J: No problem, I don't think it's too loud in the recording but we'll find out. But one thing you said, just peaked to my interest, which is about the stars that may have passed near the sun or that will pass near the sun. And I'm wondering about the reverse. I'm wondering if we could figure out what stars have been near our sun and have gone away. And might those be candidates for Earth life that they picked up when they were close to the sun?
KJ: Well, again, it's possible. I can't really speculate on that. But there is also a list of stars that passed by. And of course, there's also increasing interest in, I don't know what you call them, interstellar rocks. Interstellar ...
J: Oh, Ua numa, Ua..., whatever that was.
KJ: Yeah, exactly. I didn't mention it because I can't pronounce it. But, yes, there's a whole class of objects that astronomers are looking at closely. And it could be actually that if we start actively looking for them, we'll find that there's quite a few and there may even be some already in our solar system.
J: Yeah, that would be really interesting to see if we could find evidence of life on those or artifacts of some kind. Anyway, can you talk a little bit about what the future holds for Gaia and other proposed projects for understanding the shape of the galaxy?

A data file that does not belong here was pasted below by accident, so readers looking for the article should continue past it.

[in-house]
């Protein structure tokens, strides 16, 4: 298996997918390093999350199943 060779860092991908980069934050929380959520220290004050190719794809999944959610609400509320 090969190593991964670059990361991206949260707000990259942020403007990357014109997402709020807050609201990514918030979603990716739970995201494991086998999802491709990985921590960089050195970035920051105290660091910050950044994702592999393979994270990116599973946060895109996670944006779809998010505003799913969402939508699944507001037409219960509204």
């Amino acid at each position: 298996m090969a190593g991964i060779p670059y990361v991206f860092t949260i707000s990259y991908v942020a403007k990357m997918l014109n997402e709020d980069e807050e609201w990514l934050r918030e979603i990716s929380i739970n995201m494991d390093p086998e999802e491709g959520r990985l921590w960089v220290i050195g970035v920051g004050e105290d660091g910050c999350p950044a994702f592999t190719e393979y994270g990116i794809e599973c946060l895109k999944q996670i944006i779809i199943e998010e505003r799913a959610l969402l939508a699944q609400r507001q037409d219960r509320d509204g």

KJ: Sure. Gaia itself still has a number of data releases and most of the measurements that it's going to take haven't happened yet, or at least haven't been recorded and released to the public, I should say. And it's probably going to continue on for another four or five years. There's going to be data release four in 2025 and then the final data release, I'm not sure exactly when, but somewhere around 2030. So there's a lot more data that's coming and more accurate maps. And, you know, as I mentioned earlier, there's also going to be an incredible catalog of exoplanets that could be up to about 70,000 exoplanets, around the Milky Way, that we'll know about, that we wouldn't have known about because of, without, Gaia. But then the question is what happens next? And the problem that Gaia has is dust. And there's a lot of dust in the Milky Way, and after a while, Gaia can't see through it anymore. And so there are limits to the region that Gaia can map, especially in the galactic plain where most of the stars are. And we need to have some kind of surveying system that has a system like Gaia but does it in frequencies that can see through dust. And we don't know how to do that right now. There's a technique that works for microwaves given off by certain massive stars called Masers, but it's very time consuming and we only have about 200 locations mapped. So that's a huge difference between Gaia's 1.5 billion stars and only about 200 Masers. But still, I think we should fund more of that Maser astronomy, especially in the fourth quadrant of the Milky way, which you can only see from the Southern hemisphere, and we hardly have any Maser observations there yet. There's also a proposal for a Gaia follow up mission that uses infrared and that would get us a lot further, at least on this side of the galactic bar. But it requires new technology. And even if that is funded and developed soon, the reality of science projects is that the data won't start flowing for probably another 30 years, and so we probably won't actually get new data other than what Gaia is giving us, in a large scale anyways, for a generation. But maybe we need that generation to teach kids about what we are learning now about the Milky Way.